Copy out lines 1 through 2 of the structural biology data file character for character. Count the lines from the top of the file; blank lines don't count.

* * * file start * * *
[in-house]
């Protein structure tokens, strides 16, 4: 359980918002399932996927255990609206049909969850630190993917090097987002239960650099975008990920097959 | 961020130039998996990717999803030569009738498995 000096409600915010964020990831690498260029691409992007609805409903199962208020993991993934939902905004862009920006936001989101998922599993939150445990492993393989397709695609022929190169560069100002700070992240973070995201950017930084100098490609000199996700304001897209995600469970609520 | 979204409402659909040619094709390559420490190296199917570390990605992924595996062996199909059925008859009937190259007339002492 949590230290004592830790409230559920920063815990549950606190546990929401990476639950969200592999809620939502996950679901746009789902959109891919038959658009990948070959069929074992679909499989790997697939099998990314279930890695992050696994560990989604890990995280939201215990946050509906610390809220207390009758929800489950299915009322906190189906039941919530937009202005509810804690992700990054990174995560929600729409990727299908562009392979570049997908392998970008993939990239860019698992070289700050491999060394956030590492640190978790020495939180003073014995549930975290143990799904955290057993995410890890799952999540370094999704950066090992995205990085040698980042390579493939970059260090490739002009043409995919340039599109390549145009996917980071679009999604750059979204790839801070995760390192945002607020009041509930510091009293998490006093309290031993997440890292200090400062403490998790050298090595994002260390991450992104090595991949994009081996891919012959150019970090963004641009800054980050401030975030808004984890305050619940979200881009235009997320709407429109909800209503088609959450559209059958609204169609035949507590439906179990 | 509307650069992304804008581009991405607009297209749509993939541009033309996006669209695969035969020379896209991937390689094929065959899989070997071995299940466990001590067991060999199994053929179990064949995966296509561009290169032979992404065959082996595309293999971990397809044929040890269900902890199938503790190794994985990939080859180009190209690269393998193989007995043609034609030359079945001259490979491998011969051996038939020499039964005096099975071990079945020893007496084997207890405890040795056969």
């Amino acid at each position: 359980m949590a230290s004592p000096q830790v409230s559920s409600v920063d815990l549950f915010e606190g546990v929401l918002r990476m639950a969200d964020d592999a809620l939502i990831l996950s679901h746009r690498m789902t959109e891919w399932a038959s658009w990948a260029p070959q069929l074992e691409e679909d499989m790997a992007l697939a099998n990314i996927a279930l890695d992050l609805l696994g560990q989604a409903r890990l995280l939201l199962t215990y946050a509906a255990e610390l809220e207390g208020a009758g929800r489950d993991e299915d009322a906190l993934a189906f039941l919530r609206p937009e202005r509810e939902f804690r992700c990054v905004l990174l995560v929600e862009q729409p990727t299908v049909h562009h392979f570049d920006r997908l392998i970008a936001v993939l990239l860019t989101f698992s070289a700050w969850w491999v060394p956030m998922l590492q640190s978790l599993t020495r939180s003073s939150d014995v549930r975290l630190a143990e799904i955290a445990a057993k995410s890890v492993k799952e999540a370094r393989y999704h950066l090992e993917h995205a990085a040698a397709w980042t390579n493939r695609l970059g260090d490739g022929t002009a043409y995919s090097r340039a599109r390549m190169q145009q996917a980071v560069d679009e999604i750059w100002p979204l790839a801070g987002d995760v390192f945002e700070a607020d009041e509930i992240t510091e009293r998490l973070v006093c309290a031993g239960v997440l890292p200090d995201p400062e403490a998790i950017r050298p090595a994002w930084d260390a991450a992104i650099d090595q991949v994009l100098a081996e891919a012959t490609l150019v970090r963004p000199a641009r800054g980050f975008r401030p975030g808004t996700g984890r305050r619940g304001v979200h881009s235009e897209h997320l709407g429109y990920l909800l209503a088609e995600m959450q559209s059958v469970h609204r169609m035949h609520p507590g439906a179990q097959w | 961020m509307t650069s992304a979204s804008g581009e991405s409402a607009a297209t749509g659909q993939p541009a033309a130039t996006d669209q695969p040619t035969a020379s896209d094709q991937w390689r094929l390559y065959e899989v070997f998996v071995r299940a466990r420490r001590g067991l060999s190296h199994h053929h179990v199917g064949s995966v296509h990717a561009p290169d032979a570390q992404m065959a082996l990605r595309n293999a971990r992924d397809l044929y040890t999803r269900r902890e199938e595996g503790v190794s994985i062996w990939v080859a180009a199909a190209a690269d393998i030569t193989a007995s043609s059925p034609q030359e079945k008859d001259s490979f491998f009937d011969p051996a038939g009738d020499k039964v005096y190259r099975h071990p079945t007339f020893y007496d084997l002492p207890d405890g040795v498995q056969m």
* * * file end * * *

[in-house]
């Protein structure tokens, strides 16, 4: 359980918002399932996927255990609206049909969850630190993917090097987002239960650099975008990920097959 | 961020130039998996990717999803030569009738498995 000096409600915010964020990831690498260029691409992007609805409903199962208020993991993934939902905004862009920006936001989101998922599993939150445990492993393989397709695609022929190169560069100002700070992240973070995201950017930084100098490609000199996700304001897209995600469970609520 | 979204409402659909040619094709390559420490190296199917570390990605992924595996062996199909059925008859009937190259007339002492 949590230290004592830790409230559920920063815990549950606190546990929401990476639950969200592999809620939502996950679901746009789902959109891919038959658009990948070959069929074992679909499989790997697939099998990314279930890695992050696994560990989604890990995280939201215990946050509906610390809220207390009758929800489950299915009322906190189906039941919530937009202005509810804690992700990054990174995560929600729409990727299908562009392979570049997908392998970008993939990239860019698992070289700050491999060394956030590492640190978790020495939180003073014995549930975290143990799904955290057993995410890890799952999540370094999704950066090992995205990085040698980042390579493939970059260090490739002009043409995919340039599109390549145009996917980071679009999604750059979204790839801070995760390192945002607020009041509930510091009293998490006093309290031993997440890292200090400062403490998790050298090595994002260390991450992104090595991949994009081996891919012959150019970090963004641009800054980050401030975030808004984890305050619940979200881009235009997320709407429109909800209503088609959450559209059958609204169609035949507590439906179990 | 509307650069992304804008581009991405607009297209749509993939541009033309996006669209695969035969020379896209991937390689094929065959899989070997071995299940466990001590067991060999199994053929179990064949995966296509561009290169032979992404065959082996595309293999971990397809044929040890269900902890199938503790190794994985990939080859180009190209690269393998193989007995043609034609030359079945001259490979491998011969051996038939020499039964005096099975071990079945020893007496084997207890405890040795056969």